Postdata’s wild heart

On Let’s Be Wilderness, Paul Murphy expands the intimacy of his debut without sacrificing an ounce of feeling.

click to enlarge NORMAN WONG
Norman Wong
Postdata w/Quiet Parade
Thursday, May 31, 8pm
The Seahorse Tavern 2037 Gottingen Street

The first Postdata record was a gift, from Paul Murphy and his brother Michael, to their mother. The collection is nine hushed, intimate, gentle songs, emotionally in line with but sonically and tonally distant from Paul's main gig, Wintersleep.

For the second Postdata album, Let's Be Wilderness, released May 18, Murphy ran its 11 songs through a familiar combination: His bandmates Tim D'Eon and Loel Campbell, and their longtime producer, Tony Doogan. The bulk was recorded in Doogan's Glasgow studio in less than a week. Drum duties were split between Blonde Redhead's Simone Pace and Campbell, who also played bass. "Tim was doing Tim stuff," says Murphy of the guitarist.

"There's always songs that are strong that don't end up working or that you don't have ideas for at that time," says Murphy, from his home in Montreal, of the difference between a Wintersleep song and a Postdata song. "I was chipping away at these ideas, in between records just demoing them, not really knowing what would really happen with them. At some point it emerged that there was a bunch of stuff that was far along, in terms of demos. And it didn't feel like rock music."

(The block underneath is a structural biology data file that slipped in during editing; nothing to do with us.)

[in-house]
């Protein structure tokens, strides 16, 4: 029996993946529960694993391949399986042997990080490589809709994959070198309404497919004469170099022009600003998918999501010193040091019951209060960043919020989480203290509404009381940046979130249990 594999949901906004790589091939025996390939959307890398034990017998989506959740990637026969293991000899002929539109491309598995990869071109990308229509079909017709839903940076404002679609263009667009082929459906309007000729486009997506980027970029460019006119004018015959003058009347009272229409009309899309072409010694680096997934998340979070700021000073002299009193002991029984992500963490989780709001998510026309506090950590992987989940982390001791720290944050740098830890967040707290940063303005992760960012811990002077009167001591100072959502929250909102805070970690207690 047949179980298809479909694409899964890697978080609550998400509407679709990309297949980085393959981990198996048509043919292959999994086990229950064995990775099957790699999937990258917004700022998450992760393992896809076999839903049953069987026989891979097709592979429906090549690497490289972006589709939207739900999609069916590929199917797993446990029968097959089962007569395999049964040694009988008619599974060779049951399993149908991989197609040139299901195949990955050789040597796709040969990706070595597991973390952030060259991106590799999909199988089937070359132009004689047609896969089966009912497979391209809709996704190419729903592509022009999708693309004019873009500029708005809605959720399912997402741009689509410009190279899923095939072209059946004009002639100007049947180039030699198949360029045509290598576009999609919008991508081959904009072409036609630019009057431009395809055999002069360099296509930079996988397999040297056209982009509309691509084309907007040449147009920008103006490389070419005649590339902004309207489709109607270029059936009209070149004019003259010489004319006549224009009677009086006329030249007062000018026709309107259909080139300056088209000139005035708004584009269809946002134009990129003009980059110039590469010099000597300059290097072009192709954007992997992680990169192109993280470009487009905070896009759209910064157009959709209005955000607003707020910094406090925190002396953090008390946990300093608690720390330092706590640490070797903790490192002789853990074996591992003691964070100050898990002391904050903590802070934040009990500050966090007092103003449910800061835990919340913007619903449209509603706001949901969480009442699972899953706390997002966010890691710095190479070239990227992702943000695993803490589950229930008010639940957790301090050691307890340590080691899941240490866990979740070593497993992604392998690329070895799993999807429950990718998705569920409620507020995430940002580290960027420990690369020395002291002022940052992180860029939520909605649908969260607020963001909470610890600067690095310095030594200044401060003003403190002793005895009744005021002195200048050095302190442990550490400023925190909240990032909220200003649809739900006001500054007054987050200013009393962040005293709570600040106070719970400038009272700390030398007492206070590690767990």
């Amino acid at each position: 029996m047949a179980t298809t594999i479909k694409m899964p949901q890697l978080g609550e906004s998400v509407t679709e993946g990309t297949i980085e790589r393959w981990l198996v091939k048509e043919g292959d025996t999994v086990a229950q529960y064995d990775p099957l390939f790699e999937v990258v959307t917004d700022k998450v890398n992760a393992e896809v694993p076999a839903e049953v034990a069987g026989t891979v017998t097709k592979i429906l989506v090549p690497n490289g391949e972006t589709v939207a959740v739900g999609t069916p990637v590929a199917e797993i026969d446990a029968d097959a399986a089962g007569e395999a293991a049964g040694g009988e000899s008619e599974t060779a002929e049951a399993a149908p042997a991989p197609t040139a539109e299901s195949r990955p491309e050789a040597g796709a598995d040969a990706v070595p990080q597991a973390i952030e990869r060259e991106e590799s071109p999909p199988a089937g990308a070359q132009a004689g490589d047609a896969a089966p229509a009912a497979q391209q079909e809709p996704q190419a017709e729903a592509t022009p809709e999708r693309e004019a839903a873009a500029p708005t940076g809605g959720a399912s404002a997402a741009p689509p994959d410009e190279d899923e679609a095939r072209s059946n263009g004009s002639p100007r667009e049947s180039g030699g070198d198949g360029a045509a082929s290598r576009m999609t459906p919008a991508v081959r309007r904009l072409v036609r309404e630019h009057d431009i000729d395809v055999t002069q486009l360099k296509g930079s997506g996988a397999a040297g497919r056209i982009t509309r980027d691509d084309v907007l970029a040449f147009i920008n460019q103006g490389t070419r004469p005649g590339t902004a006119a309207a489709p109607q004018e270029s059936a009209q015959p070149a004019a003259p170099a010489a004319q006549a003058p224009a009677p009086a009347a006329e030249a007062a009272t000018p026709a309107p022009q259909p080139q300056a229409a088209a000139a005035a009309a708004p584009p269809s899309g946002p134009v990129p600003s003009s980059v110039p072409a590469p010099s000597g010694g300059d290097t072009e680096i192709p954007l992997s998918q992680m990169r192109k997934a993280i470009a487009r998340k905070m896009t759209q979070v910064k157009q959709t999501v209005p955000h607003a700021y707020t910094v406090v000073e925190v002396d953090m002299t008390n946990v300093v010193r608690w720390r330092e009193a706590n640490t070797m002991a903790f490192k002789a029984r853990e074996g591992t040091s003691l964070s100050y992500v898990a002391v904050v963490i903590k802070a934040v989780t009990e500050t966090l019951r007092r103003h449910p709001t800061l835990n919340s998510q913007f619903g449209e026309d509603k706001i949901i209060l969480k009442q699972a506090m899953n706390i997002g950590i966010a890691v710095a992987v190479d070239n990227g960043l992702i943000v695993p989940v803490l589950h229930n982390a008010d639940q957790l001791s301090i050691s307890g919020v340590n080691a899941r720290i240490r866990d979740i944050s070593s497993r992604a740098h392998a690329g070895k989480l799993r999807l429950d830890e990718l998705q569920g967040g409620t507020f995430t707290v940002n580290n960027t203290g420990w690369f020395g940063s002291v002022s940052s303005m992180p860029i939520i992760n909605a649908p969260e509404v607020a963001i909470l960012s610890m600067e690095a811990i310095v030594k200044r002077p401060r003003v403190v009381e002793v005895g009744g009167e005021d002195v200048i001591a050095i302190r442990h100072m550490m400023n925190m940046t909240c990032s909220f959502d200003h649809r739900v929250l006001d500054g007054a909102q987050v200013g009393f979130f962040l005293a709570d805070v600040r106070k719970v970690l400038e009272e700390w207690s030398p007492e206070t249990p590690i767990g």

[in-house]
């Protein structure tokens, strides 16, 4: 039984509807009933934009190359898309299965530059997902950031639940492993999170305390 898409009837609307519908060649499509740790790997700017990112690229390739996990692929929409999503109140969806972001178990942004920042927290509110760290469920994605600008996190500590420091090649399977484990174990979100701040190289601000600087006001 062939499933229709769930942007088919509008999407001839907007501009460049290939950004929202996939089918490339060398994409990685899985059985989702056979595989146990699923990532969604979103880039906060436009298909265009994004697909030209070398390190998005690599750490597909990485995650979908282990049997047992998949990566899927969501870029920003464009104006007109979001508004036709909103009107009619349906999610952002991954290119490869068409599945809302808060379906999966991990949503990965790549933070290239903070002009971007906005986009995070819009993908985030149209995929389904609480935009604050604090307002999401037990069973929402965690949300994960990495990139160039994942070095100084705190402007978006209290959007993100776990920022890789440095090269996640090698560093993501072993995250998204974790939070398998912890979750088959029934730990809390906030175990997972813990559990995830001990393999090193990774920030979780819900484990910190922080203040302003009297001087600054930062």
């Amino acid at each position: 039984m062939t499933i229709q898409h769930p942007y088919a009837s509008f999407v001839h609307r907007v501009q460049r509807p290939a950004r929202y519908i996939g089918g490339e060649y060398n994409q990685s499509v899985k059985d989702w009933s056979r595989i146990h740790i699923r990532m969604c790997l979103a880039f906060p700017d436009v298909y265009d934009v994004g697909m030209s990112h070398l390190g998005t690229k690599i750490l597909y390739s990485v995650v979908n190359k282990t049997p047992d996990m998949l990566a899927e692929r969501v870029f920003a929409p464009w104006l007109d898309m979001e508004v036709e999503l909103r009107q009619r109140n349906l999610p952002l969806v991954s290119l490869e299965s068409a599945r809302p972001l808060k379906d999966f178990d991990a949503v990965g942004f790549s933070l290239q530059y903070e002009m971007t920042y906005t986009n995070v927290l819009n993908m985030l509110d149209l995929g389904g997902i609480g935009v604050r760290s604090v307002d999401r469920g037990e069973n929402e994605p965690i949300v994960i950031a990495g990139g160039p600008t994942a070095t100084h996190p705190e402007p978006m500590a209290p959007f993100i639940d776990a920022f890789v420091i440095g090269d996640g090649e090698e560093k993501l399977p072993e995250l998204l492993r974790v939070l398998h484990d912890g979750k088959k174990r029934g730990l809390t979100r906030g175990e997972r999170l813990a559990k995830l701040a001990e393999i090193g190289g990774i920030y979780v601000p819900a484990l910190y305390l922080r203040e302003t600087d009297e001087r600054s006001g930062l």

Let's Be Wilderness ambles around from straight-ahead indie-rock ("Wilderness") to "Weighty Ghost"-style acoustic rock ("Evil") to a gorgeous synth-driven ballad ("Ithaca") and closing with "Window," a quiet guitar-and-Murphy track most reminiscent of the first album. There may be more players, but zero emotion has been traded for their input.

"I like working with people, I don't find it's invasive in any way," he says. "And they're all pretty humble personalities and good people to work with. There's no one questioning lyrics or trying to make a radio song.

"You end up working with people that you can be around. It's like a sanctuary."

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